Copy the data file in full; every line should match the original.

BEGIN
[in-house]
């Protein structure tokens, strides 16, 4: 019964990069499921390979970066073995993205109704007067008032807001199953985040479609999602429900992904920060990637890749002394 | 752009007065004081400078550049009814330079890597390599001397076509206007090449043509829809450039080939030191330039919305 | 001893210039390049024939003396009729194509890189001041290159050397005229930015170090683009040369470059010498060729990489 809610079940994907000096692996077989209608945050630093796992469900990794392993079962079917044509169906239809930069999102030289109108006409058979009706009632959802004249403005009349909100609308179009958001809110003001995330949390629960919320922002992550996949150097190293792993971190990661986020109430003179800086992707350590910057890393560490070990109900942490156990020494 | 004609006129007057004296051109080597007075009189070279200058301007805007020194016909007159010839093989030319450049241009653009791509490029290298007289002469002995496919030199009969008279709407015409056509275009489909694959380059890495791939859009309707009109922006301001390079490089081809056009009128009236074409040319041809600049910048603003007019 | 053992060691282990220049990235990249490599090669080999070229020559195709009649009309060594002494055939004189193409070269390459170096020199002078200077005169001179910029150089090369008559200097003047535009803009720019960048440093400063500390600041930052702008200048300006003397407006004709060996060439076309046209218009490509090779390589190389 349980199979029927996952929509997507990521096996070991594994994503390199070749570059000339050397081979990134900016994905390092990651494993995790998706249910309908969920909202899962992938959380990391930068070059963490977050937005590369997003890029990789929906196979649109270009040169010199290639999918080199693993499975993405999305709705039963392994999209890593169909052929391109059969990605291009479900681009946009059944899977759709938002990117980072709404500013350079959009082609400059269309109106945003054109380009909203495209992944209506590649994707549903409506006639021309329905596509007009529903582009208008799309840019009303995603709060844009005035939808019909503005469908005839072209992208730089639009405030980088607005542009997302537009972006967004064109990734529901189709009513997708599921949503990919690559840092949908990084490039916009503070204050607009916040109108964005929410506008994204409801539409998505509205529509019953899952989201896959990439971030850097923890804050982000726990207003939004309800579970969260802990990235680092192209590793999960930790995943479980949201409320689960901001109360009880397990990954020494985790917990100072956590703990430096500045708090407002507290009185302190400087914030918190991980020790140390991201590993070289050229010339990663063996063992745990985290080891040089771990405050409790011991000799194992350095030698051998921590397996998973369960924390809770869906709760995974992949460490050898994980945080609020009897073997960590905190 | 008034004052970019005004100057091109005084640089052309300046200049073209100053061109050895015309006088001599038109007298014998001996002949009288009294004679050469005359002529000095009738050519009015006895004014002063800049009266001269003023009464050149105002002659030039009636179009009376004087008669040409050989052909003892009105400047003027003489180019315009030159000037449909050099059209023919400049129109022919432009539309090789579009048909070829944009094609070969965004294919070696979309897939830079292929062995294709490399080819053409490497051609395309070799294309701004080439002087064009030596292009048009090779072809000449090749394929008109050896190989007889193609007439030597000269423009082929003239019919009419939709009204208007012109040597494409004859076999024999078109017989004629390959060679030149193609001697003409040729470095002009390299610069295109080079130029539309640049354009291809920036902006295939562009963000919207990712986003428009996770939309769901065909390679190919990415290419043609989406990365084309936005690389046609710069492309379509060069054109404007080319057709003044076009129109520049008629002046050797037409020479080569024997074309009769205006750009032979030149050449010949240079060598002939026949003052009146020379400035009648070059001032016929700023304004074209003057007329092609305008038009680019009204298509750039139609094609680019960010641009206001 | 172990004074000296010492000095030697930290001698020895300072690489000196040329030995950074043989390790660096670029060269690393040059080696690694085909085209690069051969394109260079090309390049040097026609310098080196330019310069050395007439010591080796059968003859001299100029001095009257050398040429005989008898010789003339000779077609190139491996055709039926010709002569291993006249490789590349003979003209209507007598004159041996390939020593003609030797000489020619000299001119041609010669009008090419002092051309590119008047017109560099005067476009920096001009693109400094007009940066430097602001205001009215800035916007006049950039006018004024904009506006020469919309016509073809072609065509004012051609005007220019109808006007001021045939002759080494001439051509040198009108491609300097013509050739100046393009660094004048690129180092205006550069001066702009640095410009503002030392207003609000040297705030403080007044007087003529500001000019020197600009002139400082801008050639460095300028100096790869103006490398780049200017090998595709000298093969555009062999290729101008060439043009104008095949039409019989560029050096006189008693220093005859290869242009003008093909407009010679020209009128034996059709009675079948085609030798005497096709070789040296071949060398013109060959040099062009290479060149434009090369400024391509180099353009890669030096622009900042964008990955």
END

[in-house]
């Protein structure tokens, strides 16, 4: 019964990069499921390979970066073995993205109704007067008032807001199953985040479609999602429900992904920060990637890749002394 | 752009007065004081400078550049009814330079890597390599001397076509206007090449043509829809450039080939030191330039919305 | 001893210039390049024939003396009729194509890189001041290159050397005229930015170090683009040369470059010498060729990489 809610079940994907000096692996077989209608945050630093796992469900990794392993079962079917044509169906239809930069999102030289109108006409058979009706009632959802004249403005009349909100609308179009958001809110003001995330949390629960919320922002992550996949150097190293792993971190990661986020109430003179800086992707350590910057890393560490070990109900942490156990020494 | 004609006129007057004296051109080597007075009189070279200058301007805007020194016909007159010839093989030319450049241009653009791509490029290298007289002469002995496919030199009969008279709407015409056509275009489909694959380059890495791939859009309707009109922006301001390079490089081809056009009128009236074409040319041809600049910048603003007019 | 053992060691282990220049990235990249490599090669080999070229020559195709009649009309060594002494055939004189193409070269390459170096020199002078200077005169001179910029150089090369008559200097003047535009803009720019960048440093400063500390600041930052702008200048300006003397407006004709060996060439076309046209218009490509090779390589190389 349980199979029927996952929509997507990521096996070991594994994503390199070749570059000339050397081979990134900016994905390092990651494993995790998706249910309908969920909202899962992938959380990391930068070059963490977050937005590369997003890029990789929906196979649109270009040169010199290639999918080199693993499975993405999305709705039963392994999209890593169909052929391109059969990605291009479900681009946009059944899977759709938002990117980072709404500013350079959009082609400059269309109106945003054109380009909203495209992944209506590649994707549903409506006639021309329905596509007009529903582009208008799309840019009303995603709060844009005035939808019909503005469908005839072209992208730089639009405030980088607005542009997302537009972006967004064109990734529901189709009513997708599921949503990919690559840092949908990084490039916009503070204050607009916040109108964005929410506008994204409801539409998505509205529509019953899952989201896959990439971030850097923890804050982000726990207003939004309800579970969260802990990235680092192209590793999960930790995943479980949201409320689960901001109360009880397990990954020494985790917990100072956590703990430096500045708090407002507290009185302190400087914030918190991980020790140390991201590993070289050229010339990663063996063992745990985290080891040089771990405050409790011991000799194992350095030698051998921590397996998973369960924390809770869906709760995974992949460490050898994980945080609020009897073997960590905190 | 008034004052970019005004100057091109005084640089052309300046200049073209100053061109050895015309006088001599038109007298014998001996002949009288009294004679050469005359002529000095009738050519009015006895004014002063800049009266001269003023009464050149105002002659030039009636179009009376004087008669040409050989052909003892009105400047003027003489180019315009030159000037449909050099059209023919400049129109022919432009539309090789579009048909070829944009094609070969965004294919070696979309897939830079292929062995294709490399080819053409490497051609395309070799294309701004080439002087064009030596292009048009090779072809000449090749394929008109050896190989007889193609007439030597000269423009082929003239019919009419939709009204208007012109040597494409004859076999024999078109017989004629390959060679030149193609001697003409040729470095002009390299610069295109080079130029539309640049354009291809920036902006295939562009963000919207990712986003428009996770939309769901065909390679190919990415290419043609989406990365084309936005690389046609710069492309379509060069054109404007080319057709003044076009129109520049008629002046050797037409020479080569024997074309009769205006750009032979030149050449010949240079060598002939026949003052009146020379400035009648070059001032016929700023304004074209003057007329092609305008038009680019009204298509750039139609094609680019960010641009206001 | 172990004074000296010492000095030697930290001698020895300072690489000196040329030995950074043989390790660096670029060269690393040059080696690694085909085209690069051969394109260079090309390049040097026609310098080196330019310069050395007439010591080796059968003859001299100029001095009257050398040429005989008898010789003339000779077609190139491996055709039926010709002569291993006249490789590349003979003209209507007598004159041996390939020593003609030797000489020619000299001119041609010669009008090419002092051309590119008047017109560099005067476009920096001009693109400094007009940066430097602001205001009215800035916007006049950039006018004024904009506006020469919309016509073809072609065509004012051609005007220019109808006007001021045939002759080494001439051509040198009108491609300097013509050739100046393009660094004048690129180092205006550069001066702009640095410009503002030392207003609000040297705030403080007044007087003529500001000019020197600009002139400082801008050639460095300028100096790869103006490398780049200017090998595709000298093969555009062999290729101008060439043009104008095949039409019989560029050096006189008693220093005859290869242009003008093909407009010679020209009128034996059709009675079948085609030798005497096709070789040296071949060398013109060959040099062009290479060149434009090369400024391509180099353009890669030096622009900042964008990955």